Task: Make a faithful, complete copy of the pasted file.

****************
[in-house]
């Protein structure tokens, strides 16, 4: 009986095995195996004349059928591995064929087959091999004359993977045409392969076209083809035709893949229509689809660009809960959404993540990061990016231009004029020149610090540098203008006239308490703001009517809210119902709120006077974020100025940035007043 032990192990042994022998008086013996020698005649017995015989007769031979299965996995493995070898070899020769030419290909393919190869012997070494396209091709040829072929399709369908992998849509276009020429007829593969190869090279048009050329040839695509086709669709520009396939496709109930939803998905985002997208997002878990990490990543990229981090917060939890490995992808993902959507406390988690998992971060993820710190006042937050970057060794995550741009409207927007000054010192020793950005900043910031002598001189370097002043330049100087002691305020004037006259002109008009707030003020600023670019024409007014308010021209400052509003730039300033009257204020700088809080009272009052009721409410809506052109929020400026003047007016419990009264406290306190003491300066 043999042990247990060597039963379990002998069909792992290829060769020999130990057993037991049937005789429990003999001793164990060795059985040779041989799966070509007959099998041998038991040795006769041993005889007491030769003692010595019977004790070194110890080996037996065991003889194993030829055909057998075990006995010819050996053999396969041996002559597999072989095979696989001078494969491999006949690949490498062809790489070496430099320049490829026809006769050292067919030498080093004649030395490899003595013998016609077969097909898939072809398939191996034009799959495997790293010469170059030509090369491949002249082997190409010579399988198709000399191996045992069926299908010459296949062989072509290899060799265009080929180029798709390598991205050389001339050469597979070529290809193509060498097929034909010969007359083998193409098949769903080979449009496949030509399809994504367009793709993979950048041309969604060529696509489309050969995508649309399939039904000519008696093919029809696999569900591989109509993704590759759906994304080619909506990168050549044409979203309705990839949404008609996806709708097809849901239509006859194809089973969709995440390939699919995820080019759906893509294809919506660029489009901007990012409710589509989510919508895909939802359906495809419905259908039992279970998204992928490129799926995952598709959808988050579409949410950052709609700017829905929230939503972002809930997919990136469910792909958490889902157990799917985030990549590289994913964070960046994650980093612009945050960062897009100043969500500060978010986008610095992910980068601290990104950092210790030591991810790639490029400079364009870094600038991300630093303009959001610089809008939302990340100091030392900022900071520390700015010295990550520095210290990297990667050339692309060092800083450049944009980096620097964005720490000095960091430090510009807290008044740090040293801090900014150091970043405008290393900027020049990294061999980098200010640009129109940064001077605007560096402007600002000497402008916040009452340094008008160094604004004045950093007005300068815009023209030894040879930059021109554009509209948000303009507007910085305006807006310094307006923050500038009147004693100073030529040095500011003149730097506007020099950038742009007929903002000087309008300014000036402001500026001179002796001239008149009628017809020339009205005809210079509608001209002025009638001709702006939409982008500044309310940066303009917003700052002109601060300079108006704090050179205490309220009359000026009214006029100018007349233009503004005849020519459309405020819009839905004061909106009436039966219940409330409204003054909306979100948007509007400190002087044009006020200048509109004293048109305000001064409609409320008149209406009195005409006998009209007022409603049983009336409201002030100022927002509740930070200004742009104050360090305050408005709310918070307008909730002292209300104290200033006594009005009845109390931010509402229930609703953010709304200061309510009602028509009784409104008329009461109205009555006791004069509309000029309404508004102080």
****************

[in-house]
């Protein structure tokens, strides 16, 4: 009986095995195996004349059928591995064929087959091999004359993977045409392969076209083809035709893949229509689809660009809960959404993540990061990016231009004029020149610090540098203008006239308490703001009517809210119902709120006077974020100025940035007043 032990192990042994022998008086013996020698005649017995015989007769031979299965996995493995070898070899020769030419290909393919190869012997070494396209091709040829072929399709369908992998849509276009020429007829593969190869090279048009050329040839695509086709669709520009396939496709109930939803998905985002997208997002878990990490990543990229981090917060939890490995992808993902959507406390988690998992971060993820710190006042937050970057060794995550741009409207927007000054010192020793950005900043910031002598001189370097002043330049100087002691305020004037006259002109008009707030003020600023670019024409007014308010021209400052509003730039300033009257204020700088809080009272009052009721409410809506052109929020400026003047007016419990009264406290306190003491300066 043999042990247990060597039963379990002998069909792992290829060769020999130990057993037991049937005789429990003999001793164990060795059985040779041989799966070509007959099998041998038991040795006769041993005889007491030769003692010595019977004790070194110890080996037996065991003889194993030829055909057998075990006995010819050996053999396969041996002559597999072989095979696989001078494969491999006949690949490498062809790489070496430099320049490829026809006769050292067919030498080093004649030395490899003595013998016609077969097909898939072809398939191996034009799959495997790293010469170059030509090369491949002249082997190409010579399988198709000399191996045992069926299908010459296949062989072509290899060799265009080929180029798709390598991205050389001339050469597979070529290809193509060498097929034909010969007359083998193409098949769903080979449009496949030509399809994504367009793709993979950048041309969604060529696509489309050969995508649309399939039904000519008696093919029809696999569900591989109509993704590759759906994304080619909506990168050549044409979203309705990839949404008609996806709708097809849901239509006859194809089973969709995440390939699919995820080019759906893509294809919506660029489009901007990012409710589509989510919508895909939802359906495809419905259908039992279970998204992928490129799926995952598709959808988050579409949410950052709609700017829905929230939503972002809930997919990136469910792909958490889902157990799917985030990549590289994913964070960046994650980093612009945050960062897009100043969500500060978010986008610095992910980068601290990104950092210790030591991810790639490029400079364009870094600038991300630093303009959001610089809008939302990340100091030392900022900071520390700015010295990550520095210290990297990667050339692309060092800083450049944009980096620097964005720490000095960091430090510009807290008044740090040293801090900014150091970043405008290393900027020049990294061999980098200010640009129109940064001077605007560096402007600002000497402008916040009452340094008008160094604004004045950093007005300068815009023209030894040879930059021109554009509209948000303009507007910085305006807006310094307006923050500038009147004693100073030529040095500011003149730097506007020099950038742009007929903002000087309008300014000036402001500026001179002796001239008149009628017809020339009205005809210079509608001209002025009638001709702006939409982008500044309310940066303009917003700052002109601060300079108006704090050179205490309220009359000026009214006029100018007349233009503004005849020519459309405020819009839905004061909106009436039966219940409330409204003054909306979100948007509007400190002087044009006020200048509109004293048109305000001064409609409320008149209406009195005409006998009209007022409603049983009336409201002030100022927002509740930070200004742009104050360090305050408005709310918070307008909730002292209300104290200033006594009005009845109390931010509402229930609703953010709304200061309510009602028509009784409104008329009461109205009555006791004069509309000029309404508004102080």